Finally, four men have appeared in court charged with the theft of an 18k gold toilet valued at £4.8 million from Blenheim Palace in September 2019. The toilet, part of an art installation by Italian conceptual artist Maurizio Cattelan, was on display as part of an exhibition at the palace.
Four men have appeared in court charged in connection with the theft of a £4.8m gold toilet from Blenheim Palace. James Sheen, 39, from Wellingborough, Northamptonshire, and Michael Jones, 38, from Oxford, are accused of burgling the 18-carat art installation in an overnight raid in the early hours of 14 September 2019. Sheen is also charged with transferring criminal property.
Sheen, 35-year-old Fred Doe from Ascot, Berkshire, and Bora Guccuk, 39, from west London, are also charged with one count of conspiracy to transfer criminal property. All four defendants were granted unconditional bail at Oxford Magistrates’ Court on Tuesday and will next appear at Oxford Crown Court on 4 January.
The fully functioning toilet, titled America, was created by Italian artist Maurizio Cattelan and housed in the Oxfordshire country house where Sir Winston Churchill was born. America was stolen during an overnight raid, causing flooding and damage to the historic palace. The accused men will appear in court on 28 November for the start of the proceedings. The theft occurred after the toilet had been installed for just two days. Maurizio Cattelan had initially hoped it was a prank, commenting, “Who’s so stupid to steal a toilet?” Blenheim Palace’s chief executive, Dominic Hare, wished the theft would immortalise the artwork. The toilet was initially installed at the Solomon R. Guggenheim Museum in New York in 2016, where visitors could use it while a member of security staff stood guard outside.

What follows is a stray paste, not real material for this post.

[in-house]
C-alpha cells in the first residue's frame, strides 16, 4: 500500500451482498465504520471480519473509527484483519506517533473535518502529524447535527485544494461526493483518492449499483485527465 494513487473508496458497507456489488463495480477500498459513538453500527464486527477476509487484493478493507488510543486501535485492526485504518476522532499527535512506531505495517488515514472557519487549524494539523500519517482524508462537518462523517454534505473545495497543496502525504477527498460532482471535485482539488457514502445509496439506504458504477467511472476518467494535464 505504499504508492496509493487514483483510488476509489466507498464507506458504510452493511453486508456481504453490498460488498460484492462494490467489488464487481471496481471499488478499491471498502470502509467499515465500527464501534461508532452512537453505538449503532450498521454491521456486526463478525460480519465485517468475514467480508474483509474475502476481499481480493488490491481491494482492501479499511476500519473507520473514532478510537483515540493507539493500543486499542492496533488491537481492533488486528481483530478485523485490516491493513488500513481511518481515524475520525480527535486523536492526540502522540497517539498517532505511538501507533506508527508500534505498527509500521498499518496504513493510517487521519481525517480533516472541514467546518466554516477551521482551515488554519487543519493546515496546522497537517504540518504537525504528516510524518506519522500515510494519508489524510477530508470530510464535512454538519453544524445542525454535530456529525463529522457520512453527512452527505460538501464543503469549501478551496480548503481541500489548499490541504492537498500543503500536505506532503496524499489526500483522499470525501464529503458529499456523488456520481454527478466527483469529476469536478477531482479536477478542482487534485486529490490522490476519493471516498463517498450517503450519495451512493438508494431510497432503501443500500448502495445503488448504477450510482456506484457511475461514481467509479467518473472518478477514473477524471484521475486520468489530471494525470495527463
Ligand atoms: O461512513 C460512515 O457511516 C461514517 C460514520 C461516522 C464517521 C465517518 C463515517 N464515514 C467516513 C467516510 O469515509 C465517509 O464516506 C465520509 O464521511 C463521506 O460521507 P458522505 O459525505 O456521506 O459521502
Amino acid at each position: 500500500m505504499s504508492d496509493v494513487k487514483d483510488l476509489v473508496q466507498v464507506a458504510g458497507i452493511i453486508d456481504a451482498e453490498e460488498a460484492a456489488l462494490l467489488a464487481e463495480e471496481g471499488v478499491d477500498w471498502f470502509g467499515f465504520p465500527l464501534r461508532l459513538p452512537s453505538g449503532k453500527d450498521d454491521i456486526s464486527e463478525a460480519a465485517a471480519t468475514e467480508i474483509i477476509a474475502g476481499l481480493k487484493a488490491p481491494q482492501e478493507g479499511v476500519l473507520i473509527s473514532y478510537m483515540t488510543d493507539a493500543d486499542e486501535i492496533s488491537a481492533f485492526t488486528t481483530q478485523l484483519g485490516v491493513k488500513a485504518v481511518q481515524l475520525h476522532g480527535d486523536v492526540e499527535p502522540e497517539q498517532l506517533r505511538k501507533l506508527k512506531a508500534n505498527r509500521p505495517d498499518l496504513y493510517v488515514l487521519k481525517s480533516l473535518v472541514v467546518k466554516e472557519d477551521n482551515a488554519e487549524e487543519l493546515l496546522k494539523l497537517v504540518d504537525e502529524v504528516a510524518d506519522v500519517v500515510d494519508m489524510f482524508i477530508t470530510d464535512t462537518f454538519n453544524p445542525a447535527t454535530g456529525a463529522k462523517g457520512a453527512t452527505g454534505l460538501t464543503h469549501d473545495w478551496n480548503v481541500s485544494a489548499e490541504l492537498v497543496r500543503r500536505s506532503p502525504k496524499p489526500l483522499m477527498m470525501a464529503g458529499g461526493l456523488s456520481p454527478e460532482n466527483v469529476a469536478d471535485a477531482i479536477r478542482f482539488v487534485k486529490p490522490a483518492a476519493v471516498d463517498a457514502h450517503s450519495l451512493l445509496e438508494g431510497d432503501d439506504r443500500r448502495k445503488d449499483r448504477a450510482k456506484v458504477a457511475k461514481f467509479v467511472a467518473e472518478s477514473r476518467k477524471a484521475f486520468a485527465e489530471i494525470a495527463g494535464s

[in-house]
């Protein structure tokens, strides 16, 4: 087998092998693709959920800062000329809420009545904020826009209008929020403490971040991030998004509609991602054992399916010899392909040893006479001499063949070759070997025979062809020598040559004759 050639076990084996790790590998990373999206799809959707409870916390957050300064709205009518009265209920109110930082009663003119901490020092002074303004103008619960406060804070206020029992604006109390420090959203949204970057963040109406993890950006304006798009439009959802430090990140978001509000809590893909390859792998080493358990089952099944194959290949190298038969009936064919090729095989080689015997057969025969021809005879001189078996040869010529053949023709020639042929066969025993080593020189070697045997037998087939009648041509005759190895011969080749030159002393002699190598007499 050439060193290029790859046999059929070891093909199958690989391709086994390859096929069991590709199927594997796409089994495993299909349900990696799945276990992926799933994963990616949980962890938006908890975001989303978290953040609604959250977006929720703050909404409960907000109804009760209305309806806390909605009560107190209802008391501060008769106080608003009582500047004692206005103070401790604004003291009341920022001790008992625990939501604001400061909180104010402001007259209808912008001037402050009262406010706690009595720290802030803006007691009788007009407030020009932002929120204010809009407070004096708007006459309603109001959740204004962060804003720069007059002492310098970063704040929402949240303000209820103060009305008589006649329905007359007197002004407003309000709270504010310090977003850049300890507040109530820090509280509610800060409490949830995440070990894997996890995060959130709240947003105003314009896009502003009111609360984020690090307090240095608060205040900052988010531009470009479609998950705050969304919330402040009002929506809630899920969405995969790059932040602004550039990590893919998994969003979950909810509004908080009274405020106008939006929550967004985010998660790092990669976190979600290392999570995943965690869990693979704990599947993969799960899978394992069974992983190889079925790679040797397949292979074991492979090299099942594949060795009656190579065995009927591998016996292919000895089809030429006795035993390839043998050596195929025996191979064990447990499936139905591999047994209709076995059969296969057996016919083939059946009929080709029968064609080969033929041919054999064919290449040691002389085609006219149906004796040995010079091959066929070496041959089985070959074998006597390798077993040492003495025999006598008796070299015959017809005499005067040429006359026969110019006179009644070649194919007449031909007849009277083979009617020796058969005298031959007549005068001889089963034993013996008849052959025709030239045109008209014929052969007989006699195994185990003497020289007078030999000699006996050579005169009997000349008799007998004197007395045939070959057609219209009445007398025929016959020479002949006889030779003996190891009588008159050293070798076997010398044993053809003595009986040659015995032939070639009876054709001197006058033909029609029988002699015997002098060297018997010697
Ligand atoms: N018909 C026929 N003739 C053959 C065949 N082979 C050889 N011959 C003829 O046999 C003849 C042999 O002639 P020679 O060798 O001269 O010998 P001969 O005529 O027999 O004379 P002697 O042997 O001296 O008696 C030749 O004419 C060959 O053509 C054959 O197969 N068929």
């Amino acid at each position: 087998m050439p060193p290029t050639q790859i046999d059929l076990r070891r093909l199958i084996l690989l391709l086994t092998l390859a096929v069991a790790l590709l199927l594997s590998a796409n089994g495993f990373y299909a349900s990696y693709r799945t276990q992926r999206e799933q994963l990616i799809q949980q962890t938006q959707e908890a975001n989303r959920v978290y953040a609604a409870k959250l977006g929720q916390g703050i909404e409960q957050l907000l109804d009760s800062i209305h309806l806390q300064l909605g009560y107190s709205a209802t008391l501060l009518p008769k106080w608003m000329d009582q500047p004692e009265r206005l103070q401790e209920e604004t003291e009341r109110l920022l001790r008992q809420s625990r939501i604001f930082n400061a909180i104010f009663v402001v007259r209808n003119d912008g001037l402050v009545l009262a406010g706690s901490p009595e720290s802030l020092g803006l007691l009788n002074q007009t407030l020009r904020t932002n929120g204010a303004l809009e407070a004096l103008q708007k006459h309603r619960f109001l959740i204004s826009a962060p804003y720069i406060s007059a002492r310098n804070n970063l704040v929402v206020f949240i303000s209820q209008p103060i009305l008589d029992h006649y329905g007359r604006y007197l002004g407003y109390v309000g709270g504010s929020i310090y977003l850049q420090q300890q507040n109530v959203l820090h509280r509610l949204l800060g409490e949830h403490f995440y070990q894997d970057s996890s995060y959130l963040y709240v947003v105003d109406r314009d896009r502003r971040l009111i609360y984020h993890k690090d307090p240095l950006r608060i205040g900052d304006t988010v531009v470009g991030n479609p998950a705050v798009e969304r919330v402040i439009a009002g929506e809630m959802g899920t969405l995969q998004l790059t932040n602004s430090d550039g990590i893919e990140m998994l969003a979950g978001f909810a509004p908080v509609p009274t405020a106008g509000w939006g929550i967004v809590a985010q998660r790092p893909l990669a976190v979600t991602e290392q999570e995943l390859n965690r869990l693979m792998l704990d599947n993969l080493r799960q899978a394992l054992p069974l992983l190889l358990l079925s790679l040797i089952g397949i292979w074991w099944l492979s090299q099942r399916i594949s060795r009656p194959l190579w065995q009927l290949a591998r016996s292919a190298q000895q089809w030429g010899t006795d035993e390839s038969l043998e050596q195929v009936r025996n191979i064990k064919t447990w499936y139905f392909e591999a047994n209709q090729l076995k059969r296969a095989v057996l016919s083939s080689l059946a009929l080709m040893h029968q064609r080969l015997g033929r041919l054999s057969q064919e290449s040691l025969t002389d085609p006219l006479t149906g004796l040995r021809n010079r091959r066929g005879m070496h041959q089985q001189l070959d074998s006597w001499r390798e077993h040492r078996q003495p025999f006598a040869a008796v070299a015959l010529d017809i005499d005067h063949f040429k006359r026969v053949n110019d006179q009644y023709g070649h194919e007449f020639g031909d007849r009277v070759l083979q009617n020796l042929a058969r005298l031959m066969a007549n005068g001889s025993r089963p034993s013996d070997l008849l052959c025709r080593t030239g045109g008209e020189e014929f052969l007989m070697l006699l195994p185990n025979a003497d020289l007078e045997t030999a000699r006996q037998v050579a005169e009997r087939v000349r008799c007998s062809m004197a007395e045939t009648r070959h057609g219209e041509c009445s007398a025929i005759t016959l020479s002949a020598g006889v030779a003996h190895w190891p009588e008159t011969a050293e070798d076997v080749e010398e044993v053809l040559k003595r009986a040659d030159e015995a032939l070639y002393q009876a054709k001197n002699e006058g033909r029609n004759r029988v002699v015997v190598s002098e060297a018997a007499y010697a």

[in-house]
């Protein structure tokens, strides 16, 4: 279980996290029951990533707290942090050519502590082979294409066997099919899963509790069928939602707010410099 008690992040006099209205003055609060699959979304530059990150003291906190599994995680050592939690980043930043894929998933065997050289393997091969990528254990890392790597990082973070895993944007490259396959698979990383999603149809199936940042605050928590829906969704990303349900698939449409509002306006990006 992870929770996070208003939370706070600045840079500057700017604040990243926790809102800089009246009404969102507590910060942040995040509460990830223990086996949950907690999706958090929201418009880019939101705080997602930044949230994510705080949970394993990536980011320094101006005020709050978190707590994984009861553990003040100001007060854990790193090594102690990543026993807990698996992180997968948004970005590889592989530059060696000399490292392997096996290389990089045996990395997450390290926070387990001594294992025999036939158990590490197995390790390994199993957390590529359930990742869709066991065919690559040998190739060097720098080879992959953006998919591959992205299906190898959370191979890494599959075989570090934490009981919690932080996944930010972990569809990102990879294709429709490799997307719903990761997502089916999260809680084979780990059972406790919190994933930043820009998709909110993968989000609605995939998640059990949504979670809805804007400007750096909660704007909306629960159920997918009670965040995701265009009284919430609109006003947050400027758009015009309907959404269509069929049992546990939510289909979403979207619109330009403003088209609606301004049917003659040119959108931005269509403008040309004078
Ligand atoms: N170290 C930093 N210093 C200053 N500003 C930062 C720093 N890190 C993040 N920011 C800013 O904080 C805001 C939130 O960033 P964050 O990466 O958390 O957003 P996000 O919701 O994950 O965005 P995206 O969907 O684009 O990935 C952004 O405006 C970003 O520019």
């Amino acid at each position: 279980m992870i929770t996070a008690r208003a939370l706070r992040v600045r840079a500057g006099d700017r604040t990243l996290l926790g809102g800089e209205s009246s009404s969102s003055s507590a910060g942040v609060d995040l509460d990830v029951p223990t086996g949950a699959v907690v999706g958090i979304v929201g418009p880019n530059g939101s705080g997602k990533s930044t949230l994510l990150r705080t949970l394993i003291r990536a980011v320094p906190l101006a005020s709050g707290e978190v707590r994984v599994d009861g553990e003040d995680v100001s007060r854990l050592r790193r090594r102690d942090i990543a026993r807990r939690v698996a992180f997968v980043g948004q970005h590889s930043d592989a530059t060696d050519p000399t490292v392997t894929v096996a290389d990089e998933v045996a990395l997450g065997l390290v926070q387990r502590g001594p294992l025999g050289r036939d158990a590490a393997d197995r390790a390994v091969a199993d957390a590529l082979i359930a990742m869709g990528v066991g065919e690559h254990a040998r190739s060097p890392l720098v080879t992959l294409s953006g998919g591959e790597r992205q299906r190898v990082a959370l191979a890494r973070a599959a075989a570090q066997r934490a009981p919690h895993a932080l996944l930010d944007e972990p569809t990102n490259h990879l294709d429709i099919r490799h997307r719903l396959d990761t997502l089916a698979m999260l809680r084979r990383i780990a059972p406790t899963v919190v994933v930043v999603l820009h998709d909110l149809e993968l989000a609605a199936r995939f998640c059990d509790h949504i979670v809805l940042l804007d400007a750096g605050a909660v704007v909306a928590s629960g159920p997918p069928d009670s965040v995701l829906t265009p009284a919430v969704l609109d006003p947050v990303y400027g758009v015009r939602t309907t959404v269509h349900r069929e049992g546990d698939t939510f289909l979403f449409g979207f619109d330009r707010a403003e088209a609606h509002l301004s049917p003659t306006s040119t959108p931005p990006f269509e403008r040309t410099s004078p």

The museum also once offered it to US President Donald Trump – who installed golden curtains when he moved into the White House.
About the artist
Maurizio Cattelan, a prominent and provocative contemporary artist, challenges both art and institutions by freely incorporating elements from the real world into his works. His playful and irreverent use of materials, objects, and gestures in unconventional settings sparks commentary and engagement.
Internationally recognized since his debut with “La Nona Ora” in 1999, featuring a wax statue of Pope John Paul II struck by a meteorite in New York’s Kunsthalle Basel, Cattelan continues to make a mark. His public art intervention, “L.O.V.E.,” in Milan’s Piazza Affari since 2010, reclaimed a forgotten square, and his publication “TOILETPAPER,” co-created in 2010, gained attention. Notable exhibitions include the 2011 Venice Biennale and a suspended solo exhibition at the Solomon R. Guggenheim Museum in New York.
In 2016, he replaced a museum restroom’s toilet with an 18-karat gold replica for a year. His retrospective, “Not Afraid of Love,” at the Monnaie de Paris and curatorial project “The Artist Is Present” at the Yuz Museum in Shanghai followed in 2018. In 2019, his exhibition “Victory is Not an Option” at Blenheim Palace featured the infamous stolen gold toilet. The same year, “Comedian,” a banana duct-taped to a gallery wall at Art Basel Miami Beach, stirred global debates about the nature and value of art.
In 2021, solo exhibitions at Fondazione Pirelli HangarBicocca in Milan and “The Last Judgment” at the UCCA Center for Contemporary Art in Beijing showcased Cattelan’s work. In 2022, a retrospective at the Sea World Culture and Arts Center in Shenzhen, China, continues to honor the artist.